Simple Tip To Improve Your Pitching Contact
Today I have for you some great short game advice from Jeff Richmond who is the Director of Instruction at ConsistentGolf.com. The advice he shares below may seem contrary to the short game advice you’ve been given in the past but listen to what he says and then give it a try.
Everyone knows how important the short game is, but here’s some stats that may surprise you…
From 30 yards pros get up and down about 46% of the time. Whereas a 10 handicap golfer only gets up and down around 11% of the time, and a 30 handicapper only gets up and down about 3% of the time.
So the moral of the story boys and girls, is… improve your short game and your scores will drop!
But one of the biggest factors that prevents this has to do with contact on the short shots.
Because if you fat or thin your short game shots, then the ball is going to either go too far or too short, leaving you a long putt or, heaven forbid… another chip!
So today I want to give you one simple tip that will help you improve the percentage of contact on your short shots.
What I’m about to share with you is completely contrary to what you’ve heard about the short game.
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You see, the common advice with the short game is to put most of the weight on your left side (for right handers) at address and hit down on the ball.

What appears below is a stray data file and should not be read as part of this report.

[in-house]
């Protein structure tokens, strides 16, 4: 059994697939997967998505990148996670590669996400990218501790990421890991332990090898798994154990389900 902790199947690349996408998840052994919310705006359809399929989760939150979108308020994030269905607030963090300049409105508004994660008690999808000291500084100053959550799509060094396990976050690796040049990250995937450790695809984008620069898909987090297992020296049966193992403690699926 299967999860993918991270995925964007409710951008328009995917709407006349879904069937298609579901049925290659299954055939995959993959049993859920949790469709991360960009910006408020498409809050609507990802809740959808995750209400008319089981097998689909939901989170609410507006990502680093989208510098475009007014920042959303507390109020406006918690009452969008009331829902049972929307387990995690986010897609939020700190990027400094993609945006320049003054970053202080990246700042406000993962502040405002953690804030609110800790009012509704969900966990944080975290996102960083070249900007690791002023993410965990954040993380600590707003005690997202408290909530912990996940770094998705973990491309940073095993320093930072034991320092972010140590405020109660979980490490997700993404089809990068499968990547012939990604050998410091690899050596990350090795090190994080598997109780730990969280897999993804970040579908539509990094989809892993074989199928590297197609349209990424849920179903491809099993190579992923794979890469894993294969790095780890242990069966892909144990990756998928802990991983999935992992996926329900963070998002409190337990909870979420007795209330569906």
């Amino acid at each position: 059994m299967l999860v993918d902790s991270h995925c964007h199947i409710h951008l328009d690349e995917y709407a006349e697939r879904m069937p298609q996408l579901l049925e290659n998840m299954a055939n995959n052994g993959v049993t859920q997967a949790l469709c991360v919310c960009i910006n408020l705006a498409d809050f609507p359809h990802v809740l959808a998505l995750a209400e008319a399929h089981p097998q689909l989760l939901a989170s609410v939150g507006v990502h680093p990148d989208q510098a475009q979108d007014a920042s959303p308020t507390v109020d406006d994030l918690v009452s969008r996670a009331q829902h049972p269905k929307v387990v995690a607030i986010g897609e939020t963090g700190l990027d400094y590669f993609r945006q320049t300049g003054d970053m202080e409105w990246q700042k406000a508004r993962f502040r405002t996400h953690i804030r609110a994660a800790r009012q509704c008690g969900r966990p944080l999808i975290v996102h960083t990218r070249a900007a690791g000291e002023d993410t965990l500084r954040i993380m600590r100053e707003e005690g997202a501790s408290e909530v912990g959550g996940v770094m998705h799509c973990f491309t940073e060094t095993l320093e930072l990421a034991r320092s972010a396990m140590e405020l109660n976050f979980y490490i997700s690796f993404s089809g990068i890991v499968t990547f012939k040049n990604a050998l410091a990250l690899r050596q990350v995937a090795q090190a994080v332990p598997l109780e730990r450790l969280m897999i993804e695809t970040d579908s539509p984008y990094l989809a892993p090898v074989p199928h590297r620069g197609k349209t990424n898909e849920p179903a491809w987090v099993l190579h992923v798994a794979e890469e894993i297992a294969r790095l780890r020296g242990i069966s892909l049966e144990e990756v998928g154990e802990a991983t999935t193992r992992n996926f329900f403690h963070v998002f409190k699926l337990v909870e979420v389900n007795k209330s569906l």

Think about it… that’s ok for a professional or the golfer who practices a lot, because by doing this your contact has to be very precise. If you’re making a short stroke and hitting sharply down on the ball and your contact point is slightly off, then you’ll stub the club in the ground causing a fat shot, or you’ll hit the ball above the middle causing a thin shot.
So for most golfers I’m teaching, I suggest that when they setup to a chip or short pitch, they keep the weight fairly even at address and the ball in the middle of the stance.
Once setup like this, then I get them to make a much shallower backswing and follow-through. So it’s much more of a sweeping motion than an up and down motion.
Imagine a shallow U rather than a sharp V action.
This is a lot different than what is commonly taught, but for most golfers who I teach this, it gives better consistency and a much higher margin for error. Because the club is moving much lower to the ground, you can miss hit the ball and it’s still possible to get a good result.
You’ll hit less fats and thins with this approach.
So if your short game is a problem area for you, try this and let me know how you get on.
Hope it helps you.
That tip was from Jeff Richmond and if you would like even more help with your short game to make it so it’s like a professional, go here to find out more about Jeff’s great step-by-step Short Game Improvement program.